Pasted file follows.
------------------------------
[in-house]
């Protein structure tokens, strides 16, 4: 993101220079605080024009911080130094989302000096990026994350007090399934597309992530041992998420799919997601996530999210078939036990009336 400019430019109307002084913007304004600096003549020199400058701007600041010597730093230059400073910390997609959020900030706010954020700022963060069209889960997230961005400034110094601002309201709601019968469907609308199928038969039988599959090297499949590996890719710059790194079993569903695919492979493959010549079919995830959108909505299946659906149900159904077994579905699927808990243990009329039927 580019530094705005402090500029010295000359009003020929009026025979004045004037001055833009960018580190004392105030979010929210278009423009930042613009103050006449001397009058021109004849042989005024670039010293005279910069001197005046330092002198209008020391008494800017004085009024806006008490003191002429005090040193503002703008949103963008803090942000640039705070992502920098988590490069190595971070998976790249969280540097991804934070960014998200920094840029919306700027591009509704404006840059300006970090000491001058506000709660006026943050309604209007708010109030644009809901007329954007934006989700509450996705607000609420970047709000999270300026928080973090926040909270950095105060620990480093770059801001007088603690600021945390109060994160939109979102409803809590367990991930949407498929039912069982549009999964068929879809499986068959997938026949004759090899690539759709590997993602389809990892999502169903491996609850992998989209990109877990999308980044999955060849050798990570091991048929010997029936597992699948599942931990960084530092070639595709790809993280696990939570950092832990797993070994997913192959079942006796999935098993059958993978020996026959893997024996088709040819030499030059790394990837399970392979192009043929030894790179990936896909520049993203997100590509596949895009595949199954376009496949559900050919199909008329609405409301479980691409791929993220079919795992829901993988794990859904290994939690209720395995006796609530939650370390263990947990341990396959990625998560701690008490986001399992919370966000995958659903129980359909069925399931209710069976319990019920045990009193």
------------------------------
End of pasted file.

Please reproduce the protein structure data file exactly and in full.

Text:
[in-house]
């Protein structure tokens, strides 16, 4: 993101220079605080024009911080130094989302000096990026994350007090399934597309992530041992998420799919997601996530999210078939036990009336 400019430019109307002084913007304004600096003549020199400058701007600041010597730093230059400073910390997609959020900030706010954020700022963060069209889960997230961005400034110094601002309201709601019968469907609308199928038969039988599959090297499949590996890719710059790194079993569903695919492979493959010549079919995830959108909505299946659906149900159904077994579905699927808990243990009329039927 580019530094705005402090500029010295000359009003020929009026025979004045004037001055833009960018580190004392105030979010929210278009423009930042613009103050006449001397009058021109004849042989005024670039010293005279910069001197005046330092002198209008020391008494800017004085009024806006008490003191002429005090040193503002703008949103963008803090942000640039705070992502920098988590490069190595971070998976790249969280540097991804934070960014998200920094840029919306700027591009509704404006840059300006970090000491001058506000709660006026943050309604209007708010109030644009809901007329954007934006989700509450996705607000609420970047709000999270300026928080973090926040909270950095105060620990480093770059801001007088603690600021945390109060994160939109979102409803809590367990991930949407498929039912069982549009999964068929879809499986068959997938026949004759090899690539759709590997993602389809990892999502169903491996609850992998989209990109877990999308980044999955060849050798990570091991048929010997029936597992699948599942931990960084530092070639595709790809993280696990939570950092832990797993070994997913192959079942006796999935098993059958993978020996026959893997024996088709040819030499030059790394990837399970392979192009043929030894790179990936896909520049993203997100590509596949895009595949199954376009496949559900050919199909008329609405409301479980691409791929993220079919795992829901993988794990859904290994939690209720395995006796609530939650370390263990947990341990396959990625998560701690008490986001399992919370966000995958659903129980359909069925399931209710069976319990019920045990009193």